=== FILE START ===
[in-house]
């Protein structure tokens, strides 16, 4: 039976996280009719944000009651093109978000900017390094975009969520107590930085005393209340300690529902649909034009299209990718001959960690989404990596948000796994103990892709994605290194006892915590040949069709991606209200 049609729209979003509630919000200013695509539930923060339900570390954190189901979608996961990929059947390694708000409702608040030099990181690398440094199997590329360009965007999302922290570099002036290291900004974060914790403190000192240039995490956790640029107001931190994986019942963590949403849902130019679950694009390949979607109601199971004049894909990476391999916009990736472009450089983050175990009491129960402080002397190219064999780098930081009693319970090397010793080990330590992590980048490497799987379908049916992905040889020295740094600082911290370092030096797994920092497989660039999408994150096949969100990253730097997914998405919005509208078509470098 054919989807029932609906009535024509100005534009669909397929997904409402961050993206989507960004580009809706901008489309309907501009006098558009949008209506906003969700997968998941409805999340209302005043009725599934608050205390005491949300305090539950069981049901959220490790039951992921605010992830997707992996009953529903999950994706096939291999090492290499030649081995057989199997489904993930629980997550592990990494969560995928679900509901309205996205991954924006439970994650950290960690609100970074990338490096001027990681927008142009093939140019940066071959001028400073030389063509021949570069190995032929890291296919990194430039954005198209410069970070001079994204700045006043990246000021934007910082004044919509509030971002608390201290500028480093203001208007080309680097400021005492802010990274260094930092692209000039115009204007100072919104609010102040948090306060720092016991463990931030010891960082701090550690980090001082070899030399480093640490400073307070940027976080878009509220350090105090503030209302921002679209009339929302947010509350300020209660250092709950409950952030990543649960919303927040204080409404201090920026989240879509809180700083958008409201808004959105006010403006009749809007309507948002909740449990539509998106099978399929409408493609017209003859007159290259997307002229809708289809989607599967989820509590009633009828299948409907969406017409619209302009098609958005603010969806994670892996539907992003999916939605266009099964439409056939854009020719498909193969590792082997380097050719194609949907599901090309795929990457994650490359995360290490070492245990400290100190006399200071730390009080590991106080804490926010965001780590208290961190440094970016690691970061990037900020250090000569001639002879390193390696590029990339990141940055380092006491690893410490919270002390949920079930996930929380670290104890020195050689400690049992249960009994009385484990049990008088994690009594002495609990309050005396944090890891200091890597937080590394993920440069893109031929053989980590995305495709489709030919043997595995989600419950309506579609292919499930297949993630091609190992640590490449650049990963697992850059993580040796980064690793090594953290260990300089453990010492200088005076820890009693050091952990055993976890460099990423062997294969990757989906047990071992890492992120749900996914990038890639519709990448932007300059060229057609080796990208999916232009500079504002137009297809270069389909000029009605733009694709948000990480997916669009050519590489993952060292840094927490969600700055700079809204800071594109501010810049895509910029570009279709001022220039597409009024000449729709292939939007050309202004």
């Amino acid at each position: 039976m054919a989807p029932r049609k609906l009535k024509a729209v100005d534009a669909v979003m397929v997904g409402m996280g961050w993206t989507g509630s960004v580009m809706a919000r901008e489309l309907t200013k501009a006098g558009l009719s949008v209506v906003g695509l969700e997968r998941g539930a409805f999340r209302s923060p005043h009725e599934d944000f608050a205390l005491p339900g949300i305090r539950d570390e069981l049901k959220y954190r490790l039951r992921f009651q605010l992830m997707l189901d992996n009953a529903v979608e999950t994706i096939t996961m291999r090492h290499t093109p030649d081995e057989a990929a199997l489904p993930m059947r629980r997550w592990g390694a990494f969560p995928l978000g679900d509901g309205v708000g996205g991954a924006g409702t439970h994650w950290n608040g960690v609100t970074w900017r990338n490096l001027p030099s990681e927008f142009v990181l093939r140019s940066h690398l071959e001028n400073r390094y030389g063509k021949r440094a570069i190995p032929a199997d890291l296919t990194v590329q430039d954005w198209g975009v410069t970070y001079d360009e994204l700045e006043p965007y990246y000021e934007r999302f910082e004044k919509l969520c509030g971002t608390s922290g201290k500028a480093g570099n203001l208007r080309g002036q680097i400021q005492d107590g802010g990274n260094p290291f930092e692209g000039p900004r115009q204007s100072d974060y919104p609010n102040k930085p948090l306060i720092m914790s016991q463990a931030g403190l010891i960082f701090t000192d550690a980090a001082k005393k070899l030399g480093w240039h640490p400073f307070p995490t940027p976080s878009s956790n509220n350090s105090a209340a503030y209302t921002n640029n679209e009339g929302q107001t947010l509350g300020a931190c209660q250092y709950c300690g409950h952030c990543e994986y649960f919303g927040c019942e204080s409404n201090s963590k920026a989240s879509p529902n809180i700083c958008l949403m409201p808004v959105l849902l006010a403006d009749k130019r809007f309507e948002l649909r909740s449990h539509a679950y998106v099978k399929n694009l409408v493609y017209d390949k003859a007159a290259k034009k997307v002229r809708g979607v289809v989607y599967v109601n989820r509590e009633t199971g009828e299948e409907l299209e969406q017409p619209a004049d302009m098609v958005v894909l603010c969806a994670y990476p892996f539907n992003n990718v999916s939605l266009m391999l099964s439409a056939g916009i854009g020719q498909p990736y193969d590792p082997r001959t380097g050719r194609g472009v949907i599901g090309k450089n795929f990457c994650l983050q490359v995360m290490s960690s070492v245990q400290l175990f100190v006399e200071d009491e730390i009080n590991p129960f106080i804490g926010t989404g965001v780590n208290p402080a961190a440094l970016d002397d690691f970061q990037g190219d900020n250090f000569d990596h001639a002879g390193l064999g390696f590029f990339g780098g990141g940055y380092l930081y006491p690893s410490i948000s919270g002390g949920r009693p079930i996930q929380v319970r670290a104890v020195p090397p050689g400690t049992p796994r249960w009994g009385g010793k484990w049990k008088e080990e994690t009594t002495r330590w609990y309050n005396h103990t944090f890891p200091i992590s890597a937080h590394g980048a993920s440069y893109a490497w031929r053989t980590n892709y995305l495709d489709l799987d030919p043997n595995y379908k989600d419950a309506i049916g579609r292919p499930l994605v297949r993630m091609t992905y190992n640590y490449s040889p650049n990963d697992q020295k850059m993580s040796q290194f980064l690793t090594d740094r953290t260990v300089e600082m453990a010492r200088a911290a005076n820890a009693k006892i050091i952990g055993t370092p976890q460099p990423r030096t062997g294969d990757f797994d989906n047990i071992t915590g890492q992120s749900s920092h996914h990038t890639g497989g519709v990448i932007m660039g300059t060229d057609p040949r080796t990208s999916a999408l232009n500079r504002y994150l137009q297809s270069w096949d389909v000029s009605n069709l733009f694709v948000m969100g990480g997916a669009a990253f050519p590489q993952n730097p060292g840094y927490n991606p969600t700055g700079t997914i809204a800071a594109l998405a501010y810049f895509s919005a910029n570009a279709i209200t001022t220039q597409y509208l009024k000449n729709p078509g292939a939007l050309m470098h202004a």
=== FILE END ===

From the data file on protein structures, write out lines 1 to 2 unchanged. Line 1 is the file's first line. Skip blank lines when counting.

[in-house]
């Protein structure tokens, strides 16, 4: 039976996280009719944000009651093109978000900017390094975009969520107590930085005393209340300690529902649909034009299209990718001959960690989404990596948000796994103990892709994605290194006892915590040949069709991606209200 049609729209979003509630919000200013695509539930923060339900570390954190189901979608996961990929059947390694708000409702608040030099990181690398440094199997590329360009965007999302922290570099002036290291900004974060914790403190000192240039995490956790640029107001931190994986019942963590949403849902130019679950694009390949979607109601199971004049894909990476391999916009990736472009450089983050175990009491129960402080002397190219064999780098930081009693319970090397010793080990330590992590980048490497799987379908049916992905040889020295740094600082911290370092030096797994920092497989660039999408994150096949969100990253730097997914998405919005509208078509470098 054919989807029932609906009535024509100005534009669909397929997904409402961050993206989507960004580009809706901008489309309907501009006098558009949008209506906003969700997968998941409805999340209302005043009725599934608050205390005491949300305090539950069981049901959220490790039951992921605010992830997707992996009953529903999950994706096939291999090492290499030649081995057989199997489904993930629980997550592990990494969560995928679900509901309205996205991954924006439970994650950290960690609100970074990338490096001027990681927008142009093939140019940066071959001028400073030389063509021949570069190995032929890291296919990194430039954005198209410069970070001079994204700045006043990246000021934007910082004044919509509030971002608390201290500028480093203001208007080309680097400021005492802010990274260094930092692209000039115009204007100072919104609010102040948090306060720092016991463990931030010891960082701090550690980090001082070899030399480093640490400073307070940027976080878009509220350090105090503030209302921002679209009339929302947010509350300020209660250092709950409950952030990543649960919303927040204080409404201090920026989240879509809180700083958008409201808004959105006010403006009749809007309507948002909740449990539509998106099978399929409408493609017209003859007159290259997307002229809708289809989607599967989820509590009633009828299948409907969406017409619209302009098609958005603010969806994670892996539907992003999916939605266009099964439409056939854009020719498909193969590792082997380097050719194609949907599901090309795929990457994650490359995360290490070492245990400290100190006399200071730390009080590991106080804490926010965001780590208290961190440094970016690691970061990037900020250090000569001639002879390193390696590029990339990141940055380092006491690893410490919270002390949920079930996930929380670290104890020195050689400690049992249960009994009385484990049990008088994690009594002495609990309050005396944090890891200091890597937080590394993920440069893109031929053989980590995305495709489709030919043997595995989600419950309506579609292919499930297949993630091609190992640590490449650049990963697992850059993580040796980064690793090594953290260990300089453990010492200088005076820890009693050091952990055993976890460099990423062997294969990757989906047990071992890492992120749900996914990038890639519709990448932007300059060229057609080796990208999916232009500079504002137009297809270069389909000029009605733009694709948000990480997916669009050519590489993952060292840094927490969600700055700079809204800071594109501010810049895509910029570009279709001022220039597409009024000449729709292939939007050309202004």